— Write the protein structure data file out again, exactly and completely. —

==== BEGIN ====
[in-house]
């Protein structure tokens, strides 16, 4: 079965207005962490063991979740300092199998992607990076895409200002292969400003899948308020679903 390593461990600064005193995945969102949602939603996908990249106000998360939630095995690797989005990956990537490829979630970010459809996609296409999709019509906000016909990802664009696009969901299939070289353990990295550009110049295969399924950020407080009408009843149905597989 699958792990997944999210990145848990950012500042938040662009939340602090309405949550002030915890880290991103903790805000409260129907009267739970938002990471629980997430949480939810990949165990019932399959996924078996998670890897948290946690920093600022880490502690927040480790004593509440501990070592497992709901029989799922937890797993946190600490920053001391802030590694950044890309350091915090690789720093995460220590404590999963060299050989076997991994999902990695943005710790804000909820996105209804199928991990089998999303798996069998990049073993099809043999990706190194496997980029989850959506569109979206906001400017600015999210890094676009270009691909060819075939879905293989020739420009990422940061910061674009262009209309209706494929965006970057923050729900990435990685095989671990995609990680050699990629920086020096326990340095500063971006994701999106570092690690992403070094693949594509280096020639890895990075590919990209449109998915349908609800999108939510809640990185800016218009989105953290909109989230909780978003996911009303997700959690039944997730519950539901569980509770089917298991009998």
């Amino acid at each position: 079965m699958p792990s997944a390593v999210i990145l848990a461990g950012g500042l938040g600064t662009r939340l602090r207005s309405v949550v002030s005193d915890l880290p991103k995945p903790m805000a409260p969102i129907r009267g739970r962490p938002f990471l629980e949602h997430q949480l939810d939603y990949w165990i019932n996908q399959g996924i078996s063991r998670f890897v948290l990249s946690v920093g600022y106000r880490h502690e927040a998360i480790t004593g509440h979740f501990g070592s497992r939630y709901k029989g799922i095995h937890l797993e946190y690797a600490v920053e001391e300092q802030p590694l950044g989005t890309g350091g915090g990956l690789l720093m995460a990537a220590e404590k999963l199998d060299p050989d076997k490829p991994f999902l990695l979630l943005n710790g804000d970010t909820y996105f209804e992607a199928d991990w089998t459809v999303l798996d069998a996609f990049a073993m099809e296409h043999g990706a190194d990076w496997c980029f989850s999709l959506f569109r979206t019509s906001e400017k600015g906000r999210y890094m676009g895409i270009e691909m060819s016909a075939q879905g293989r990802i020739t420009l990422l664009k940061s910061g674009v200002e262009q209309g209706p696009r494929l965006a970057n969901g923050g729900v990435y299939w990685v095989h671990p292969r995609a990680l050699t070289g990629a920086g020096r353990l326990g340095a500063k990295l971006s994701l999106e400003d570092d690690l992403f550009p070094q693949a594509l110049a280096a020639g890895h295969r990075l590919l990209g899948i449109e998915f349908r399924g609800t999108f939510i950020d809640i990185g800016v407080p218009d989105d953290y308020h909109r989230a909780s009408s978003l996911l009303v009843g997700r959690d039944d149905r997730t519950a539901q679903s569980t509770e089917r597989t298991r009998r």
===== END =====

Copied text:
[in-house]
């Protein structure tokens, strides 16, 4: 079965207005962490063991979740300092199998992607990076895409200002292969400003899948308020679903 390593461990600064005193995945969102949602939603996908990249106000998360939630095995690797989005990956990537490829979630970010459809996609296409999709019509906000016909990802664009696009969901299939070289353990990295550009110049295969399924950020407080009408009843149905597989 699958792990997944999210990145848990950012500042938040662009939340602090309405949550002030915890880290991103903790805000409260129907009267739970938002990471629980997430949480939810990949165990019932399959996924078996998670890897948290946690920093600022880490502690927040480790004593509440501990070592497992709901029989799922937890797993946190600490920053001391802030590694950044890309350091915090690789720093995460220590404590999963060299050989076997991994999902990695943005710790804000909820996105209804199928991990089998999303798996069998990049073993099809043999990706190194496997980029989850959506569109979206906001400017600015999210890094676009270009691909060819075939879905293989020739420009990422940061910061674009262009209309209706494929965006970057923050729900990435990685095989671990995609990680050699990629920086020096326990340095500063971006994701999106570092690690992403070094693949594509280096020639890895990075590919990209449109998915349908609800999108939510809640990185800016218009989105953290909109989230909780978003996911009303997700959690039944997730519950539901569980509770089917298991009998």
């Amino acid at each position: 079965m699958p792990s997944a390593v999210i990145l848990a461990g950012g500042l938040g600064t662009r939340l602090r207005s309405v949550v002030s005193d915890l880290p991103k995945p903790m805000a409260p969102i129907r009267g739970r962490p938002f990471l629980e949602h997430q949480l939810d939603y990949w165990i019932n996908q399959g996924i078996s063991r998670f890897v948290l990249s946690v920093g600022y106000r880490h502690e927040a998360i480790t004593g509440h979740f501990g070592s497992r939630y709901k029989g799922i095995h937890l797993e946190y690797a600490v920053e001391e300092q802030p590694l950044g989005t890309g350091g915090g990956l690789l720093m995460a990537a220590e404590k999963l199998d060299p050989d076997k490829p991994f999902l990695l979630l943005n710790g804000d970010t909820y996105f209804e992607a199928d991990w089998t459809v999303l798996d069998a996609f990049a073993m099809e296409h043999g990706a190194d990076w496997c980029f989850s999709l959506f569109r979206t019509s906001e400017k600015g906000r999210y890094m676009g895409i270009e691909m060819s016909a075939q879905g293989r990802i020739t420009l990422l664009k940061s910061g674009v200002e262009q209309g209706p696009r494929l965006a970057n969901g923050g729900v990435y299939w990685v095989h671990p292969r995609a990680l050699t070289g990629a920086g020096r353990l326990g340095a500063k990295l971006s994701l999106e400003d570092d690690l992403f550009p070094q693949a594509l110049a280096a020639g890895h295969r990075l590919l990209g899948i449109e998915f349908r399924g609800t999108f939510i950020d809640i990185g800016v407080p218009d989105d953290y308020h909109r989230a909780s009408s978003l996911l009303v009843g997700r959690d039944d149905r997730t519950a539901q679903s569980t509770e089917r597989t298991r009998r």